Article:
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In this course, Dennis Taylor shows how to analyze and communicate the value of data with charts in Excel. The course starts with the foundations: what the parts of a chart are, what the different types of charts are, and which charts work best for your data. The course then shows how to create a presentation-ready chart in minutes and offers dozens of in-depth tutorials on formatting and fine-tuning charts so they represent data clearly and accurately.
The colors that we see in the column chart to the right of the data here come automatically, and for many of us, myself included much of the time, they're just fine. I don't worry about them too much. Keep in mind that if you'd like to fine-tune a chart, you could easily change any one of these simply by right-clicking on any of these columns here, Format Data Series, and way too many choices for a lot of us. Let's do talk about a feature though that's readily available and for some people is ideal, particularly if they don't have the time to make a lot of design changes.
These are actually called style adjustments. Anytime you have selected a chart, if you go to the Design tab, you will see a large group called Chart Styles. There is drop arrow on the right-hand side. 48 choices. If you are an indecisive person, you are going to have some problems with this. A lot of choices here. The default is right here, the upper row here. It's the second choice. And either experiment--I like this one. It's sort of pseudo-three dimensional. Got some surface to it. I like that.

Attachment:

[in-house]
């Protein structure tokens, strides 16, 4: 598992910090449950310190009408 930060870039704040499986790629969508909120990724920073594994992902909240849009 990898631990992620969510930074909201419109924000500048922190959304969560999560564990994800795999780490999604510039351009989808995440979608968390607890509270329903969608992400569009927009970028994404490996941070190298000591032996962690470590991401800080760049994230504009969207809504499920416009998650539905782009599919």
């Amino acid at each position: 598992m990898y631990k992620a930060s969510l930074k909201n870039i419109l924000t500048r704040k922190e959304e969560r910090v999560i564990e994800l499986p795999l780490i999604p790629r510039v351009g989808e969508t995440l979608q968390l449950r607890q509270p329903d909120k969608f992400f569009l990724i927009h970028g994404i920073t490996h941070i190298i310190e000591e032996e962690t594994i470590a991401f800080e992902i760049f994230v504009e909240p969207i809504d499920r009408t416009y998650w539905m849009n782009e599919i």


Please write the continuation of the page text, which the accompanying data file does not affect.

And I kind of question why they have some these. If all these bars have the same color, almost the same color here, for any of us who have difficulty in discerning the differences between colors, I don't think that's such a great chart. But they're here and depending upon chart type, you will see similar choices. So if, for example here, on the Design tab if I change the chart type here to be anything else--and we mean anything else, maybe I'll make it a stacked bar here, click OK-- we see what's happened there and go to the choices, and now there are all our chart choices.
Click there, and so on. But it is quick, it's fast, it's easy. And one thing that will change the way you will proceed with this could be your choice of what's called a theme. Now that's perhaps the stuff of a different course, although it is related to Excel formatting. But let's just point out here that on this worksheet-- let me zoom back a little bit-- there are some other charts. And if we were to change the theme by going to the Page Layout tab in the Ribbon-- left-hand side, choose Themes-- as we slide over some of these choices, you can begin to see some changes in the background.
I think to see this a little bit better here, I'll zoom in a bit more so we can keep our eye on some of these charts. We don't have to see them all necessarily, but once again, on the Page Layout tab, choose Themes, and now I have the mouse hovering over Equity and then Flow and then Foundry and so on and so on. We see what's happening here. I kind of like this one maybe. I don't like that one. I like that one and so on. Now notice how all the charts are changing. So this has some impact.
If I go with Solstice here, not only am I making a change to the colors, but notice the font, particularly in the chart just to the right. It's a different font than we're used to seeing too, and look at the data itself. So that has worksheet-wide implications here as we make these changes. If I go back to the chart now and then on the Design tab look at the Chart Styles, we see what's happening here. And once again, we are seeing a similar kind of layout but obviously different colors than we saw before. So you can imagine the possibilities here and for some people, they get lost in a hopeless tangent here because they can never decide what exactly it is they need.
Easy to get to, 48 different style options, and it does depend upon what you have chosen as a theme. If you stick with the standard theme, I am going to go back to that since I do prefer it and it raises few questions during presentations anyway. Come back to the Office theme, and there we are.
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